By: Alex Gee April 15, 2022 Original Post: Madison 365
Wisconsin is known as a beautiful state, filled with bucolic prairies and woodlands, beautiful cities and farms, as well as a diverse population committed to improving our State. However, once again, a national report cites Wisconsin as the most racially disparate in criminal justice. A recent report by the Sentencing Project found that Wisconsin prisons still lead the nation in racial disparity. In 2011, the majority of people held in Wisconsin prisons were people of color. Now, after ten years of investigations, reports, debate, and outrage, Wisconsin retains this dubious, and sad, distinction. If Wisconsin was last in education, or health care, Wisconsin citizens would find it unacceptable, but this outrageous level of criminal injustice continues.
We, the Justified Anger Criminal Justice Work Table, are an ad hoc group formed on May 22, 2017, to focus on a collaborative, system-wide effort to eliminate racial disparities in the criminal justice system of Wisconsin. This is not the first group to study racial inequity in criminal justice; we lean on the champions of the past, support current leaders committed to improvements, and look to future leaders to build a more equitable and fair Wisconsin.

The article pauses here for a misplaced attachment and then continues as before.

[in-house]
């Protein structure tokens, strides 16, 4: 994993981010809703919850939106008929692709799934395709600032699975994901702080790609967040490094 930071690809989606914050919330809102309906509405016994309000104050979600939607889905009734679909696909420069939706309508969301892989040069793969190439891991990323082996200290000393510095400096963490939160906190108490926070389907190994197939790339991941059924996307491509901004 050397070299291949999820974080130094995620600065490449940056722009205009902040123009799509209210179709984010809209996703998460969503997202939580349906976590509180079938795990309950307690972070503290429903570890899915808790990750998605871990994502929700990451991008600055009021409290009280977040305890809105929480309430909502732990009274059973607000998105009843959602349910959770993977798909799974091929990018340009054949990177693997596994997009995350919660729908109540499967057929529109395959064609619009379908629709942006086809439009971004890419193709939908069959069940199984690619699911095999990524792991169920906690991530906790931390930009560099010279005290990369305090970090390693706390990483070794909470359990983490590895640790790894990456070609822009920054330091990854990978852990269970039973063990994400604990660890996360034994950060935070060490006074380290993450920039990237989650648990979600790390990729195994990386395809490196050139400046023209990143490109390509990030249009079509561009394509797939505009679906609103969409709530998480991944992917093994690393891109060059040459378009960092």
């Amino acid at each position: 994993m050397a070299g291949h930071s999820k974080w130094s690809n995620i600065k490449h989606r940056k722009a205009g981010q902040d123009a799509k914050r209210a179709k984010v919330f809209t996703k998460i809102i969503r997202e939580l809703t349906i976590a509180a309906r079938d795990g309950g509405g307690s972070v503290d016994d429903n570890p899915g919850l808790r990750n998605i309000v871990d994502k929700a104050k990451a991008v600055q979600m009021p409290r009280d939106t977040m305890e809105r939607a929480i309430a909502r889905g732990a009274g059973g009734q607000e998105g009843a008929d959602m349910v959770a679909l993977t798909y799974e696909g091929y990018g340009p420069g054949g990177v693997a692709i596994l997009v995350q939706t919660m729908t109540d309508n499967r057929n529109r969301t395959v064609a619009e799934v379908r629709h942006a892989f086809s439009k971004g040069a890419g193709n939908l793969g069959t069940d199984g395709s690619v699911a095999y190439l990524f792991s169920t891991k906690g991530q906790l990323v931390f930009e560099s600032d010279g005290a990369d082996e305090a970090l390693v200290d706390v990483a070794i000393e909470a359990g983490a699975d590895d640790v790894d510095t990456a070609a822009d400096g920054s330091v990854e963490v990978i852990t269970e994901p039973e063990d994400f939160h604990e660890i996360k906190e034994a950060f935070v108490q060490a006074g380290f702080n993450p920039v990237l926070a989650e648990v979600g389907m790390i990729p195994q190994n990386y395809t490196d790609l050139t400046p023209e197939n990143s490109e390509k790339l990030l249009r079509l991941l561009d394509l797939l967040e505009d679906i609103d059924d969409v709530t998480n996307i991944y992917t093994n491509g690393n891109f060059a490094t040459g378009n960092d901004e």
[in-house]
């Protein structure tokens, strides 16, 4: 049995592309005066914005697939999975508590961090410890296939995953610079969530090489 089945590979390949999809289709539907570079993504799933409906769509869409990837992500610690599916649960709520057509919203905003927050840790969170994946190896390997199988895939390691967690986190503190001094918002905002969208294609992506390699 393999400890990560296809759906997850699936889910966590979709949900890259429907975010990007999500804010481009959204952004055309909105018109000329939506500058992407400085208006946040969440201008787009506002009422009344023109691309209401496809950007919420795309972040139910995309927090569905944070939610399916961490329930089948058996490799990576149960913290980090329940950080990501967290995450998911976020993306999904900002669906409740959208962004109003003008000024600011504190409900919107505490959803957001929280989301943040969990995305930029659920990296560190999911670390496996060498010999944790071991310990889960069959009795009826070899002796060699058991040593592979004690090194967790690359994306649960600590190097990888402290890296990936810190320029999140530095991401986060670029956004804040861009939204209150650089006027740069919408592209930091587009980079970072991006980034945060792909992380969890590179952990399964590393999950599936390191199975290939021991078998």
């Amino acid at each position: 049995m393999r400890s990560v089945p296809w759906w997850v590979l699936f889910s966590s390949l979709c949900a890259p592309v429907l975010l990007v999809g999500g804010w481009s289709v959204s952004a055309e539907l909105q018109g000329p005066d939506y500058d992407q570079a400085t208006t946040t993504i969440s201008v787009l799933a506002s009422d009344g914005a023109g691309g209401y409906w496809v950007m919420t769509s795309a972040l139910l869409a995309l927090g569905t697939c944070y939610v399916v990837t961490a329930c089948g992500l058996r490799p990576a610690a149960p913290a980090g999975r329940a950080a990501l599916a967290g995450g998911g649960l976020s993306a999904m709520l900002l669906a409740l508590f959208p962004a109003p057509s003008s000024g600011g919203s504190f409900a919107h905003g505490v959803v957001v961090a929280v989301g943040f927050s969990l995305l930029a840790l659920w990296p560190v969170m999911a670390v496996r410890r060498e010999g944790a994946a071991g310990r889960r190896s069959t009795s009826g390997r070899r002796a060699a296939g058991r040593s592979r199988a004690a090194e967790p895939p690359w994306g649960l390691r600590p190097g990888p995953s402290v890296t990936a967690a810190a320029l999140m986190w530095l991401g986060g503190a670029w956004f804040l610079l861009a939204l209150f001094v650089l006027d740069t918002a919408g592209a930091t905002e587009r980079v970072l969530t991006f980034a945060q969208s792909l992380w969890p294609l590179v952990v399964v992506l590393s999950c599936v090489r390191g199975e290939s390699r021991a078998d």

Wisconsin has done better in the past, and, working together, we can change and once again be a national leader in criminal justice reform. Our incarceration system was created years ago by people who believed it would keep us safer. It can now be changed by all of us recognizing that — as it presently works — our system destroys lives and ruptures communities, and does little to keep us safer. Simply put, “Lock ‘em up longer” is not a system based on 21st Century principles, fails to achieve our goals, and is a system we can no longer accept.
While incarceration is necessary at times — for certain individuals and crimes — to protect people and property, all modern research shows that mass incarceration does not reduce crime, and is a system Wisconsin can no longer financially afford. We acknowledge the tragedies that have harmed Wisconsin families. We share that pain. However, that should not stop the State of Wisconsin cities and counties and residents from demanding better justice. Rather, our current realities should serve as a clarion call for increased effort to craft a more rational and demonstrably effective and just system.